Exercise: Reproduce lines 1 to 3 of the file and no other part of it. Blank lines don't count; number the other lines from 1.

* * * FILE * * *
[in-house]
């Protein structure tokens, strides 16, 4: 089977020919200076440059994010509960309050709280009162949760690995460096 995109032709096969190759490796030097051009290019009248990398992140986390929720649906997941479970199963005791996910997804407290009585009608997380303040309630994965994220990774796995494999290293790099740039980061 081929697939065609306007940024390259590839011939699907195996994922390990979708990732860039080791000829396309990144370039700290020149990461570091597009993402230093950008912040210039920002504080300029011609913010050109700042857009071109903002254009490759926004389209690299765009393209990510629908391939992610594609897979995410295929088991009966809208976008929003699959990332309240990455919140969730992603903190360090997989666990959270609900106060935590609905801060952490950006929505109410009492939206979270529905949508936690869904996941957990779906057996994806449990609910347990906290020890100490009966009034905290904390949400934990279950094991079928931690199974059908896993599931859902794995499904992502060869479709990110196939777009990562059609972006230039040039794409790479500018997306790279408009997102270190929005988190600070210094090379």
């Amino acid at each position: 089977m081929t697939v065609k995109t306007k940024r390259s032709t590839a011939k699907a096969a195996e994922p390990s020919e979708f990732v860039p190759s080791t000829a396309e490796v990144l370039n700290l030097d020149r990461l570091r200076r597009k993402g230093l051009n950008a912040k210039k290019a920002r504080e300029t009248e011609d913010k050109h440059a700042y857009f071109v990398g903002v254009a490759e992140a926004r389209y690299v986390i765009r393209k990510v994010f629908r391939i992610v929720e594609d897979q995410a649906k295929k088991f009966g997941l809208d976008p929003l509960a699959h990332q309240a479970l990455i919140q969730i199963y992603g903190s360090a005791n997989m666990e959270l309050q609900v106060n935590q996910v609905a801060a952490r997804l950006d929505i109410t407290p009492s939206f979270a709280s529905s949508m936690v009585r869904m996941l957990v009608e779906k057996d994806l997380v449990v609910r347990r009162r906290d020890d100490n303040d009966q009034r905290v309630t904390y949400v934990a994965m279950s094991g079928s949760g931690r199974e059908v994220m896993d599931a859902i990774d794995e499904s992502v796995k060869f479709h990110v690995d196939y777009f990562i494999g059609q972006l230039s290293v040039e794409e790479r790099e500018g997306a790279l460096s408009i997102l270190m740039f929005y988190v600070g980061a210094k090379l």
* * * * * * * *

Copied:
[in-house]
């Protein structure tokens, strides 16, 4: 089977020919200076440059994010509960309050709280009162949760690995460096 995109032709096969190759490796030097051009290019009248990398992140986390929720649906997941479970199963005791996910997804407290009585009608997380303040309630994965994220990774796995494999290293790099740039980061 081929697939065609306007940024390259590839011939699907195996994922390990979708990732860039080791000829396309990144370039700290020149990461570091597009993402230093950008912040210039920002504080300029011609913010050109700042857009071109903002254009490759926004389209690299765009393209990510629908391939992610594609897979995410295929088991009966809208976008929003699959990332309240990455919140969730992603903190360090997989666990959270609900106060935590609905801060952490950006929505109410009492939206979270529905949508936690869904996941957990779906057996994806449990609910347990906290020890100490009966009034905290904390949400934990279950094991079928931690199974059908896993599931859902794995499904992502060869479709990110196939777009990562059609972006230039040039794409790479500018997306790279408009997102270190929005988190600070210094090379």
């Amino acid at each position: 089977m081929t697939v065609k995109t306007k940024r390259s032709t590839a011939k699907a096969a195996e994922p390990s020919e979708f990732v860039p190759s080791t000829a396309e490796v990144l370039n700290l030097d020149r990461l570091r200076r597009k993402g230093l051009n950008a912040k210039k290019a920002r504080e300029t009248e011609d913010k050109h440059a700042y857009f071109v990398g903002v254009a490759e992140a926004r389209y690299v986390i765009r393209k990510v994010f629908r391939i992610v929720e594609d897979q995410a649906k295929k088991f009966g997941l809208d976008p929003l509960a699959h990332q309240a479970l990455i919140q969730i199963y992603g903190s360090a005791n997989m666990e959270l309050q609900v106060n935590q996910v609905a801060a952490r997804l950006d929505i109410t407290p009492s939206f979270a709280s529905s949508m936690v009585r869904m996941l957990v009608e779906k057996d994806l997380v449990v609910r347990r009162r906290d020890d100490n303040d009966q009034r905290v309630t904390y949400v934990a994965m279950s094991g079928s949760g931690r199974e059908v994220m896993d599931a859902i990774d794995e499904s992502v796995k060869f479709h990110v690995d196939y777009f990562i494999g059609q972006l230039s290293v040039e794409e790479r790099e500018g997306a790279l460096s408009i997102l270190m740039f929005y988190v600070g980061a210094k090379l």